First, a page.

Cardiologists’ $10k fees from industry raise concerns over conflict of interest

Undisclosed pharmaceutical industry ties are common among cardiology ‘key opinion leaders’ who hold leadership positions in professional medical organisations, an Australian study has found.

Industry fees averaging $9892; (range $2070–$21,957) were made to 14 of 34 specialists who held positions with cardiology associations between 205 and 2018, according to an analysis by Sydney University researchers.

However the analysis of payments made to 197 specialists from 10 professional associations found that only one organisation (diabetes) disclosed payments on its website and few of the specialists provided complete conflict of interest statements.

Overall, 40% of medical leaders within cardiology organisations received pharmaceutical  industry payments, predominantly for roles as supported speakers  and advisory board engagements.

The reported payments to cardiologists, obtained from data held by Medicines Australia, were likely to be an underestimate because they covered only pharma companies and not other medical device companies, the researchers said. They also noted that cardiologist payments were more than double the value of those given to doctors in general medical groups, which averaged $5485. BY way of comparison, endocrinology professional association opinion leaders received an average of $10,702 in industry payments over the same period.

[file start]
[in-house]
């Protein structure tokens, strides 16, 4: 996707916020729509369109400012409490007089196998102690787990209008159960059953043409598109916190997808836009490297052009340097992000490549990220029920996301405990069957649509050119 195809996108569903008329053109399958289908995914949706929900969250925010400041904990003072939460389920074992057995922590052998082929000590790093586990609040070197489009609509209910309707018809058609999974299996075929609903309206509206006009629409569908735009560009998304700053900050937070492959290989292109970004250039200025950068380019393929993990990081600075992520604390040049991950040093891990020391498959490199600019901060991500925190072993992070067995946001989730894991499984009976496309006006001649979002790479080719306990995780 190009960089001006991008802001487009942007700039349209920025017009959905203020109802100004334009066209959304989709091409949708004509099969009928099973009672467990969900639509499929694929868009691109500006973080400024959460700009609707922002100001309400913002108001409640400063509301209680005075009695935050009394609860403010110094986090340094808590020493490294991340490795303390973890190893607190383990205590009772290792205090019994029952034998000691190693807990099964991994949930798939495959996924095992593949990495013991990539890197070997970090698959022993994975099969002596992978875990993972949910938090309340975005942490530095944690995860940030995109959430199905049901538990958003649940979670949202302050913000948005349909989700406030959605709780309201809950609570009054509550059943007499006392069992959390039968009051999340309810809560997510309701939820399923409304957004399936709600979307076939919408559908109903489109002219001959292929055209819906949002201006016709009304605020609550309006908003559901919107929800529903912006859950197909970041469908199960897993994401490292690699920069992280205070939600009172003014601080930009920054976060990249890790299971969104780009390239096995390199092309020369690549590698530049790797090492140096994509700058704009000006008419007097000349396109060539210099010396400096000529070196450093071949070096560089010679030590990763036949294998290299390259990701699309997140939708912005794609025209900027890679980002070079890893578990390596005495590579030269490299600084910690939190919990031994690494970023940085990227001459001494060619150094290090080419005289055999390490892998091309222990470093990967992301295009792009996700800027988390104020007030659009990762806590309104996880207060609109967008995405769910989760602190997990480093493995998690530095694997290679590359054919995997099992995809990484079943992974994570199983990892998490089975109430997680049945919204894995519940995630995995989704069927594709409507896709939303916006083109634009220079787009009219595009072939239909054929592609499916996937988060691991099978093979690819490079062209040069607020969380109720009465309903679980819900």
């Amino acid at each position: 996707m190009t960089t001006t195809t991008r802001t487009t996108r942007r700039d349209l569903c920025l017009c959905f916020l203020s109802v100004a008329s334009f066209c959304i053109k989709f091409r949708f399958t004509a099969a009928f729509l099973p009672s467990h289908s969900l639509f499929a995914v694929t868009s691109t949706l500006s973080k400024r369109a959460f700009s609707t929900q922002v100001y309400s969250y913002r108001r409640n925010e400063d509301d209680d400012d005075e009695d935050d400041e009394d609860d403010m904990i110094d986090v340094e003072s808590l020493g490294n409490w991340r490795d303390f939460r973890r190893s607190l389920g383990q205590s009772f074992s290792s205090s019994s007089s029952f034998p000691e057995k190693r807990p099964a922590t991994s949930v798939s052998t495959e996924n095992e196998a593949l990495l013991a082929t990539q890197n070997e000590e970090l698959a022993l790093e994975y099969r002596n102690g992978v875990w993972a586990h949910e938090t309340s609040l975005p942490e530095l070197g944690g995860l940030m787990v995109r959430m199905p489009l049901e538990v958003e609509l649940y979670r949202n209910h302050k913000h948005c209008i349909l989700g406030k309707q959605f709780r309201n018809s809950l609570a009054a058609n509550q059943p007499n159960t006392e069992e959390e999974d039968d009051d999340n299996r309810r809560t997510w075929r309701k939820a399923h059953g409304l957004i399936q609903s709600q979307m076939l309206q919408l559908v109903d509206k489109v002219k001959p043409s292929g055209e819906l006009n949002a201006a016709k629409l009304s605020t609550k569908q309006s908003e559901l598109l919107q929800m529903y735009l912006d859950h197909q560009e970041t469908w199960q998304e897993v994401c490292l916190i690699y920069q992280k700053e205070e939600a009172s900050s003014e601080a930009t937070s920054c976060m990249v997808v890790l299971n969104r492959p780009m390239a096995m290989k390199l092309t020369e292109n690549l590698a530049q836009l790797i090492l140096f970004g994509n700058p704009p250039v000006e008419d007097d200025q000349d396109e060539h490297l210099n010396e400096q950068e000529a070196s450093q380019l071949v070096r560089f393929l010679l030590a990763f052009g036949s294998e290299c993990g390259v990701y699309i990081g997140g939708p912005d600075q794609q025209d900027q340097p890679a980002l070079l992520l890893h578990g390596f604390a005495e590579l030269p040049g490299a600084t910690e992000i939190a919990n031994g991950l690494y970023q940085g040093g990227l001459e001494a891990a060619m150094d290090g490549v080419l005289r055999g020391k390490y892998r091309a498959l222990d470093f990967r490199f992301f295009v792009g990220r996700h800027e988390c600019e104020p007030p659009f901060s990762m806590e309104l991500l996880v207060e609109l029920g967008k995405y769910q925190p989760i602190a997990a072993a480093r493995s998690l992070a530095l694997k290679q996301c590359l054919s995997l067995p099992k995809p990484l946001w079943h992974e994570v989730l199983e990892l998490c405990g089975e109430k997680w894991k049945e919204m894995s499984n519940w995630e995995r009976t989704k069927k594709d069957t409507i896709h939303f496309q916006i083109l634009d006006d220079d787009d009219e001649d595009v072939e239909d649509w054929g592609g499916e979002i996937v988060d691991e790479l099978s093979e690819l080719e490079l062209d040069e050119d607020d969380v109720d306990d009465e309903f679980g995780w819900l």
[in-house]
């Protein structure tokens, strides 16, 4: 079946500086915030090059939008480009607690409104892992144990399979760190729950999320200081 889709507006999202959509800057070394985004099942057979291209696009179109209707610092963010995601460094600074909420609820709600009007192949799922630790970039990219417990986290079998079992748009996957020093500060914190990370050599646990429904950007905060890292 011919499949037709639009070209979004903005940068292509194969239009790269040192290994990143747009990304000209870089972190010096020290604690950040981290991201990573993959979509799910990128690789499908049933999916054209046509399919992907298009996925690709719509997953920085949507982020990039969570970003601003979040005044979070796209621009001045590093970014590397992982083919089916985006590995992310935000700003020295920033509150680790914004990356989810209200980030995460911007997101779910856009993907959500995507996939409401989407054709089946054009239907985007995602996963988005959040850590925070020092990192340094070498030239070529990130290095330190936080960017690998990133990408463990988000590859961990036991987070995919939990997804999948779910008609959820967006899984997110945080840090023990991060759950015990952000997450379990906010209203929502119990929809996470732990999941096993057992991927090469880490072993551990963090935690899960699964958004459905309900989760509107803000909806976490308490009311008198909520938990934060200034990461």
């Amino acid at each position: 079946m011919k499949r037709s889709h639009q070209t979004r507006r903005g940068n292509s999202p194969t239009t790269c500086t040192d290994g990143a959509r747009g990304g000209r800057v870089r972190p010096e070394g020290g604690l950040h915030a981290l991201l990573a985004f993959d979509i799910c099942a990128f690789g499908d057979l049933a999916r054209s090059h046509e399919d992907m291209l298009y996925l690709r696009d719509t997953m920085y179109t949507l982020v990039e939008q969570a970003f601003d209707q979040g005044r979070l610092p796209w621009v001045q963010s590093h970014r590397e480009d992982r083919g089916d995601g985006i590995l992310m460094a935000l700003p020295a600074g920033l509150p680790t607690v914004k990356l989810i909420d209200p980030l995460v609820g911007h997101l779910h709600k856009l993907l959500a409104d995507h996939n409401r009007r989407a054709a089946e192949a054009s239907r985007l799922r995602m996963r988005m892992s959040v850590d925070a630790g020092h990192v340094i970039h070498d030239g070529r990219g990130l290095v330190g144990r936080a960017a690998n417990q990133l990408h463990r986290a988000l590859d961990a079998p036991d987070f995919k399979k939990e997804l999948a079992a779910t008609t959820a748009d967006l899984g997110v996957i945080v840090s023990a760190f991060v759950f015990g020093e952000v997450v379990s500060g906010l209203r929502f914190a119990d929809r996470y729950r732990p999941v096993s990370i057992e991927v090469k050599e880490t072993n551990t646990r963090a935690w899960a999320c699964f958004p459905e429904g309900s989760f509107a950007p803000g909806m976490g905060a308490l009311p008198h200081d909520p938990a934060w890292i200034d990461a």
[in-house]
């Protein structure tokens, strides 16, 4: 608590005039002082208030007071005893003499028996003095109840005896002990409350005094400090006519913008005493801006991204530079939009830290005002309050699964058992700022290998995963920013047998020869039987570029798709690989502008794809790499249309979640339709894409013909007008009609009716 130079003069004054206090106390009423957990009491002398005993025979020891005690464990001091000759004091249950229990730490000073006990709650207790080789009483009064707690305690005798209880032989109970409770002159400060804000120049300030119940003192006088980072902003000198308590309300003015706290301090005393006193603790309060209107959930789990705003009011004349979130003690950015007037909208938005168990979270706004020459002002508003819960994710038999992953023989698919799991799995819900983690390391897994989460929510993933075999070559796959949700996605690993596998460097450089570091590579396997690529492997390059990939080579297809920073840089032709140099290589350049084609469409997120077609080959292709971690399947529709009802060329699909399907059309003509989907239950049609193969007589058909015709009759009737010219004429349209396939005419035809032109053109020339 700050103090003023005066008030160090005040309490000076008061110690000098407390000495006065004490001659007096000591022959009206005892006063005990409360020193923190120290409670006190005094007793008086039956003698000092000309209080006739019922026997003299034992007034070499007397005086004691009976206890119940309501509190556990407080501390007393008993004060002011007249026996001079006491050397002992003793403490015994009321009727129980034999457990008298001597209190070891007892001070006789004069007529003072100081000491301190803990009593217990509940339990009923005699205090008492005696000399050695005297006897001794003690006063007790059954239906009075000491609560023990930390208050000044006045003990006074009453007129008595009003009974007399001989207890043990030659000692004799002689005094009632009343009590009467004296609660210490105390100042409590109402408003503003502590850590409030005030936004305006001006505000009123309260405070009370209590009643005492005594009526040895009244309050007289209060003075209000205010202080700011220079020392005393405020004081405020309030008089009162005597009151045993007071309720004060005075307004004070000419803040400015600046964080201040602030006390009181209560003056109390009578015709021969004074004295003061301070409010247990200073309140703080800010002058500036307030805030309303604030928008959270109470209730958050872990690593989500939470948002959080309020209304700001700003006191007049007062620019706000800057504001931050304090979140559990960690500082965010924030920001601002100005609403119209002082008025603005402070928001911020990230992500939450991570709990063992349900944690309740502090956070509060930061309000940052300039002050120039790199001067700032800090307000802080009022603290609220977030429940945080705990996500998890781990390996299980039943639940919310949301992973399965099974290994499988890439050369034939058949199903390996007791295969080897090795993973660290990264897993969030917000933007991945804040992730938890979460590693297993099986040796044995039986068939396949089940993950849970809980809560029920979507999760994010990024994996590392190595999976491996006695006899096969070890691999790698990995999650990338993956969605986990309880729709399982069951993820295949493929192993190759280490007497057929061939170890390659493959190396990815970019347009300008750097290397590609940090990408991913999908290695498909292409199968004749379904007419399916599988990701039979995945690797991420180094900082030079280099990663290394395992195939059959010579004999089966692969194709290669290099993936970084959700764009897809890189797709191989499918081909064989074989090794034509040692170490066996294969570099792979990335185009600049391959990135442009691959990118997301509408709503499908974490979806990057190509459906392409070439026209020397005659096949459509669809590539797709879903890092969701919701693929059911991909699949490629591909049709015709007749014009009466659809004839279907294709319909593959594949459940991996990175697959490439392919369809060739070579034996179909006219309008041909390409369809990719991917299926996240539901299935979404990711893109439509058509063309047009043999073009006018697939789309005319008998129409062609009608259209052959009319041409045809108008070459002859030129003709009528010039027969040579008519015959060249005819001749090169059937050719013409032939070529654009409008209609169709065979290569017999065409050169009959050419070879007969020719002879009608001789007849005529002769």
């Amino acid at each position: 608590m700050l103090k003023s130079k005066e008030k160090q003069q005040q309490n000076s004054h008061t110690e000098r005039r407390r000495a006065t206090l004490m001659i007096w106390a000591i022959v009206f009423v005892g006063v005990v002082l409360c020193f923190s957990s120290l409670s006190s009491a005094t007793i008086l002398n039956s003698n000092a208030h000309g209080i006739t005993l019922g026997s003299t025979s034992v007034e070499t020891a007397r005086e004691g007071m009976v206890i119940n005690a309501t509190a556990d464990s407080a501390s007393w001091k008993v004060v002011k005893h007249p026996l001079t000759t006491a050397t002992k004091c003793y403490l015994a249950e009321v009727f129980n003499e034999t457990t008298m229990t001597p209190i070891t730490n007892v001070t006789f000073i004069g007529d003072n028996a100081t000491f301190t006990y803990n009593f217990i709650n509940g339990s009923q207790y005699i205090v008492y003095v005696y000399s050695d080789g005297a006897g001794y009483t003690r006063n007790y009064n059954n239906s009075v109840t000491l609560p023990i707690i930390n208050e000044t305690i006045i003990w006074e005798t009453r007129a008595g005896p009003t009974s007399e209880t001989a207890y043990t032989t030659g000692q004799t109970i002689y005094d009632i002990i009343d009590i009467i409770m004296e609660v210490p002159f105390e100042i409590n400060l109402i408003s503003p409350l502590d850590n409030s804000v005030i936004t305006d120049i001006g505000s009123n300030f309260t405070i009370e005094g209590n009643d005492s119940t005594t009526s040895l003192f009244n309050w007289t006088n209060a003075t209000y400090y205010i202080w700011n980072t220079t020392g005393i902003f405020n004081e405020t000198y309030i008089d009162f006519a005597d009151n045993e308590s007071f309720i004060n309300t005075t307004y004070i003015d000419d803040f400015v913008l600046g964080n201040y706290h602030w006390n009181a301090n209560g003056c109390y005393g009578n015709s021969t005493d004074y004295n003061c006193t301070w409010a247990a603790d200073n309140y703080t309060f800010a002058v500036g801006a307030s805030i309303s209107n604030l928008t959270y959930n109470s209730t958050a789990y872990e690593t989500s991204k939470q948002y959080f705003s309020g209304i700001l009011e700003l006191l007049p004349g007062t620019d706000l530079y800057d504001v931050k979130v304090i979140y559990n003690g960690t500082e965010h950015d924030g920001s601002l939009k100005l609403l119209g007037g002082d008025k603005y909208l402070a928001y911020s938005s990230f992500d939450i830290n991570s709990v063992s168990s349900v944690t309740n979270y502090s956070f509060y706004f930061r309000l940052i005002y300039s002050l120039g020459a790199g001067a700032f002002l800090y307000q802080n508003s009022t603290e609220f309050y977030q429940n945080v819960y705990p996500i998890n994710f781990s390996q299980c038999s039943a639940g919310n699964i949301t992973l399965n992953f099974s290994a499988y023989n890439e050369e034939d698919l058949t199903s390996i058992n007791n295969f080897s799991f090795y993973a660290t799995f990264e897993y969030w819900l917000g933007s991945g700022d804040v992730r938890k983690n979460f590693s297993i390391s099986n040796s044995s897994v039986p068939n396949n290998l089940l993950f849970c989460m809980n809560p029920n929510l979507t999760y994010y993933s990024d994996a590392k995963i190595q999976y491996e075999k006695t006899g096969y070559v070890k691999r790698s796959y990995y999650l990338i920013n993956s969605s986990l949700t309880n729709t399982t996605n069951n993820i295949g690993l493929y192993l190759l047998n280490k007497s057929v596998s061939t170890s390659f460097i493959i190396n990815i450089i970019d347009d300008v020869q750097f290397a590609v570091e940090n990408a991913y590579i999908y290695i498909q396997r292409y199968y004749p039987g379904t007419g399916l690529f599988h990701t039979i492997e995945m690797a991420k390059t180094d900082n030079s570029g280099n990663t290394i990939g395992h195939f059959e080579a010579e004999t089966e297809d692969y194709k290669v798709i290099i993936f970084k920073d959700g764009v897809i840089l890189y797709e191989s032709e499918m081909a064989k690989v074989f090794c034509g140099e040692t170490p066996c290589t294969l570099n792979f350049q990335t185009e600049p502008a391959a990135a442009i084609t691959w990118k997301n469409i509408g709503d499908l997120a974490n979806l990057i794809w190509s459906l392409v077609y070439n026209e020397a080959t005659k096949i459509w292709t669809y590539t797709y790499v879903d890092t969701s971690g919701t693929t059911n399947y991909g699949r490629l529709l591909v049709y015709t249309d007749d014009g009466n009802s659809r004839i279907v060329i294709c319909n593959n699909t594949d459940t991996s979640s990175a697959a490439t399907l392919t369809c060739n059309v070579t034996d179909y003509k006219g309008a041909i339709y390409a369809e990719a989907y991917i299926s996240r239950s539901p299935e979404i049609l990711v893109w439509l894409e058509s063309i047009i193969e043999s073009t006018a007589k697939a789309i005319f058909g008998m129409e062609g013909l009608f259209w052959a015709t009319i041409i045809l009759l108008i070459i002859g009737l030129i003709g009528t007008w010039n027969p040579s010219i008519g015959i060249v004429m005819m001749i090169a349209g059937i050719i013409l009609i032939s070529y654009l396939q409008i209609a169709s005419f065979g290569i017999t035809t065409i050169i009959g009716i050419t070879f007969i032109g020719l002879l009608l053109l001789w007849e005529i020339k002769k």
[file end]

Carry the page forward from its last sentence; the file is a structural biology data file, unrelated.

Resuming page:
“The difference between GPs and other specialists may reflect the relative return for investment for pharmaceutical companies in increasing sales,” the researchers said.

“Payments to endocrinologists and cardiologists have been associated with greater increases in prescribing of marketed diabetes and cardiovascular medicines than payments to other specialties,” they wrote in the Australian Journal of General Practice.

Leaders of cardiology groups accounted for $193,520 of the $932,270 payments to members of 10 professional medical associations analysed over the three year period.

The findings raise concerns about industry influence on clinical practice and policy, said the authors led by Professor Lisa Bero (PhD) and Dr Emily Karanges (PhD) of the Charles Perkins Centre, Faculty of Medicine and Health, University of Sydney.

“Medical organisations and their leadership have a responsibility to ensure conflicts of interests are disclosed, minimised and managed responsibly,” they wrote.

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